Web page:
"The main reason is that resveratrol does not cross the blood brain barrier efficiently. In order for the brain to accumulate the same dose of resveratrol delivered in our study, the amounts of red wine needed daily would surely cause deleterious effects, especially in the liver. Rather, our study suggests that resveratrol's analogs that selectively target the brain may help in the fight against diet-induced diabetes."

For the study, the researchers investigated what happens when resveratrol acts only in the brain. Specifically, they wanted to know whether resveratrol injected in the brain activated a group of proteins called sirtuins, which are found throughout the body and thought to underlie many of the beneficial effects of calorie restriction. Previous animal research has shown that when these proteins are activated by resveratrol, diabetes is improved. In addition, drugs activating sirtuins currently are being tested as anti-diabetic medications in human trials, Dr. Coppari said.

In one group of animals, researchers injected resveratrol directly into the brain; another group received a saline-based placebo. All the surgically treated animals consumed a high-fat diet before and after the surgery.

Dr. Coppari said the insulin levels of the animals treated with the placebo solution rose increasingly higher post-surgery. "That's a normal outcome because insulin sensitivity decreases the longer you keep an animal on a high-fat diet."

Insulin levels in the mice given resveratrol, however, actually started to drop and were halfway to normal by the end of the five-week study period, even though the animals remained on a high-fat diet.

Source: UT Southwestern Medical Center

Wednesday, November 11, 2009

Farmer's Market Online Today

Welcome to Farmer's Market Online, the world's oldest and largest continuing online marketplace for producers selling their handmade, custom crafted, home grown and farm raised goods direct to consumers worldwide.

On Tuesday, November 10 there were 3,522 unique visitors at Farmer’s Market Online making 17,591 page hits.

Vendors in this market receive 100 percent of the purchase price for every item sold. There are
no sales reports to file and no commissions to pay. Every transaction is strictly between the consumer and the vendor.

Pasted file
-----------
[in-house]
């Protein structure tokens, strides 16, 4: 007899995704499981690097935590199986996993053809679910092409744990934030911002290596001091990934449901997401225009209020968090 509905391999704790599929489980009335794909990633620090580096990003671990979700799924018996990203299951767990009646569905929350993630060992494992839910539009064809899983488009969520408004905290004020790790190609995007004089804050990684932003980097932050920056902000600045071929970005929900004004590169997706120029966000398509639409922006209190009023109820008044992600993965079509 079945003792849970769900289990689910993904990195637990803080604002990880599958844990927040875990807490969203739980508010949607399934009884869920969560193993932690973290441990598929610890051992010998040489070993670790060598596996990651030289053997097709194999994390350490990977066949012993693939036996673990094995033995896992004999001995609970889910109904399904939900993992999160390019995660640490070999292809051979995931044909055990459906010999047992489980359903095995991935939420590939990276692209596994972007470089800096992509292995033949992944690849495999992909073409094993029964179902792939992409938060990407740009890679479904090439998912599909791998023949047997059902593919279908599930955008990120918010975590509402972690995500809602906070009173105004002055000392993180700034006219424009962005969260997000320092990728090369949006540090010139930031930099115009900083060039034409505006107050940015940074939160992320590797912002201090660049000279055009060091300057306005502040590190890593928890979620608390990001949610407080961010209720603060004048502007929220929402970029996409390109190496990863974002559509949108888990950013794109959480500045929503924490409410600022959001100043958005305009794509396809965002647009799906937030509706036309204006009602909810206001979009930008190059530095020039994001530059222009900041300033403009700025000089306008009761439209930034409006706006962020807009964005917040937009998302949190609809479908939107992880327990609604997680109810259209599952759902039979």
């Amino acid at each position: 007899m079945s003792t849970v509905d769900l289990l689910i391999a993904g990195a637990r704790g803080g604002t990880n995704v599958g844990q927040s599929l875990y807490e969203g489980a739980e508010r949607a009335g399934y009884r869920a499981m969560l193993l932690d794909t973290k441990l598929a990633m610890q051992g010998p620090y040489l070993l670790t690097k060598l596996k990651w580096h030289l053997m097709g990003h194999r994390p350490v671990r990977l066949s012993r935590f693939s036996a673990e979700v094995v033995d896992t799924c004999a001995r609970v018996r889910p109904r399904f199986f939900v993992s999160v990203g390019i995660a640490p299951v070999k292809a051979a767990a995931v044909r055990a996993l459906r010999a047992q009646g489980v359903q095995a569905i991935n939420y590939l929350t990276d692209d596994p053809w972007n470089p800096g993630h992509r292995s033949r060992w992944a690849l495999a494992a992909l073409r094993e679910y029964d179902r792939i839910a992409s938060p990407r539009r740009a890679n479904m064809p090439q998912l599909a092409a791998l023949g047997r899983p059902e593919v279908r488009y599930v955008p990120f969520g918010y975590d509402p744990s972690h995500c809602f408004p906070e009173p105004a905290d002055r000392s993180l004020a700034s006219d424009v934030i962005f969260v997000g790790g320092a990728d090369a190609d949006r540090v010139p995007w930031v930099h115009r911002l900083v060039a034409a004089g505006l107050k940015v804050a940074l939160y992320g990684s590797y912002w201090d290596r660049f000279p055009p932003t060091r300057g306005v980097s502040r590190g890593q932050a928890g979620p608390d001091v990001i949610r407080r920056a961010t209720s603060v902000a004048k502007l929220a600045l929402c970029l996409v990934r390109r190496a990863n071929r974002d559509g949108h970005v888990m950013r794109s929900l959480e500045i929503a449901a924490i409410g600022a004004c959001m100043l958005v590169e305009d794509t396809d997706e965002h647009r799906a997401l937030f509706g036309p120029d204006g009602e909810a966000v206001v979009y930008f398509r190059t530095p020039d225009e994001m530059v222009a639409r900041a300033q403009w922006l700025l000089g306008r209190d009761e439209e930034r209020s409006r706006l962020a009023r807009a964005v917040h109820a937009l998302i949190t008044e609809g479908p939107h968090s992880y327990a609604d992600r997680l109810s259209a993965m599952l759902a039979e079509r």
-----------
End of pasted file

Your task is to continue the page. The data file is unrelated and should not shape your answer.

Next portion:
Shoppers communicate with and deal directly with the producer, giving them the opportunity to
know who is making or growing the goods and how they are being produced.

Some of the most popular places at Farmer's Market Online this week have been:

On the Bulletin Board:
Selling Points: Slotting
Rural Delivery: The Animals Within
In Season Guide: Garlic
Rural Delivery: Real Cowboy Hats
Bites: Curry Spice Destroys Cancer Cells

Popular Booths and Listings:
Extra Virgin Olive Oil Gift Pack from Graton, California
Pickles from Gold Beach, Oregon
Wreaths from Danforth, Maine

What’s Fresh and New:
"Raw Stamina" Chocolate Bars from Ojai, California
Phalaenopsis Orchids from Vernon, California
Gourmet Hot Chocolate from St. Louis, Missouri

To join Farmer's Market Online as a vendor, either lease a Booth or register for a basic Listing on the Buy Direct Directory.

Tuesday, November 10, 2009

Gamesmanship: Flock! Wins First BAFTA Scotland Award

Recognizing the growth of Scotland’s gaming industry, a digital media award in a Games category was presented at the British Academy of Film and Television Arts (BAFTA) Scotland Awards for the first time this year.

Held at the Glasgow Science Centre on the banks of the River Clyde, BAFTA Scotland's annual awards celebrating the moving image industries also included honors Interactive and Web media.

In the Games category, Dundee-based developer Proper Games won top honors for its downloadable sandbox puzzle game Flock! Other titles nominated for the award were Dynamo Games’ Championship Manager Express 2010 and Low Grav Racer by Cobra Mobile.

Mechanical automata Cybraphon won the Interactive category and blipfoto captured the best Web award.

Open Air: Orillia Farmers' Market

The City of Orillia City Hall on Andrew Street in Orillia, Ontario, now hosts the Saturday morning Orillia Farmers' Market.

Moved from its location beside the Opera House in downtown Orillia, where it was held for 137 years, the Orillia Farmers' Market is being held in the city building until the re-development of the market block, behind the Orillia Opera House and Orillia Public Library, is complete in about two years.

Market vendors will be setting up both inside and outside the city hall.

Orillia Farmers' Market
Ontario Farmers Markets Directory

Monday, November 9, 2009

Book Stall Review: The Year that Changed the World

The Year that Changed the World
The Untold Story Behind the Fall of the Berlin Wall
by Michael Meyer
Scribner, 2009

As Newsweek's bureau chief in Germany, Michael Meyer was an eyewitness to the fall of the Berlin Wall. On the 20th anniversary of 1989, he pays tribute to the event in this memoir which documents the key players in the drama, from Czech president Vaclav Havel and the Hungarian despot Nicolae Ceasuşescu to Hungarian Prime Minister Miklós Németh and Soviet leader Mikhail Gorbachev.